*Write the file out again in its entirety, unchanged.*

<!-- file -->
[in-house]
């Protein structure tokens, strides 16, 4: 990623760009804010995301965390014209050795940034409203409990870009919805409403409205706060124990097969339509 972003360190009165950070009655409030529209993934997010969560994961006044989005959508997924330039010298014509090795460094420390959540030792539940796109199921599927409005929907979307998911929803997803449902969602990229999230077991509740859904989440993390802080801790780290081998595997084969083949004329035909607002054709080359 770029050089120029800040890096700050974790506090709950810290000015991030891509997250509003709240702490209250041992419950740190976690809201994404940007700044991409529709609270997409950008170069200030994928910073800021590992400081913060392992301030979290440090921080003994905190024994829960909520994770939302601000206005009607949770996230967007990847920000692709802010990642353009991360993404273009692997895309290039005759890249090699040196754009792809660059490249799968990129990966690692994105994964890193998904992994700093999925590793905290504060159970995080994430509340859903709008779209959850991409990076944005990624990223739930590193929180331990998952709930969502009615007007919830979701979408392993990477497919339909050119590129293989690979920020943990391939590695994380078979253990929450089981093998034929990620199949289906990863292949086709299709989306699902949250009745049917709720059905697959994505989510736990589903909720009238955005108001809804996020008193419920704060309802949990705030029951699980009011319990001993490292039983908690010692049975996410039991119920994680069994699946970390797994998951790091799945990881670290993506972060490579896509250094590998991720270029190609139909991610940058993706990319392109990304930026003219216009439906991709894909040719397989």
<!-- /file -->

[in-house]
């Protein structure tokens, strides 16, 4: 990623760009804010995301965390014209050795940034409203409990870009919805409403409205706060124990097969339509 972003360190009165950070009655409030529209993934997010969560994961006044989005959508997924330039010298014509090795460094420390959540030792539940796109199921599927409005929907979307998911929803997803449902969602990229999230077991509740859904989440993390802080801790780290081998595997084969083949004329035909607002054709080359 770029050089120029800040890096700050974790506090709950810290000015991030891509997250509003709240702490209250041992419950740190976690809201994404940007700044991409529709609270997409950008170069200030994928910073800021590992400081913060392992301030979290440090921080003994905190024994829960909520994770939302601000206005009607949770996230967007990847920000692709802010990642353009991360993404273009692997895309290039005759890249090699040196754009792809660059490249799968990129990966690692994105994964890193998904992994700093999925590793905290504060159970995080994430509340859903709008779209959850991409990076944005990624990223739930590193929180331990998952709930969502009615007007919830979701979408392993990477497919339909050119590129293989690979920020943990391939590695994380078979253990929450089981093998034929990620199949289906990863292949086709299709989306699902949250009745049917709720059905697959994505989510736990589903909720009238955005108001809804996020008193419920704060309802949990705030029951699980009011319990001993490292039983908690010692049975996410039991119920994680069994699946970390797994998951790091799945990881670290993506972060490579896509250094590998991720270029190609139909991610940058993706990319392109990304930026003219216009439906991709894909040719397989």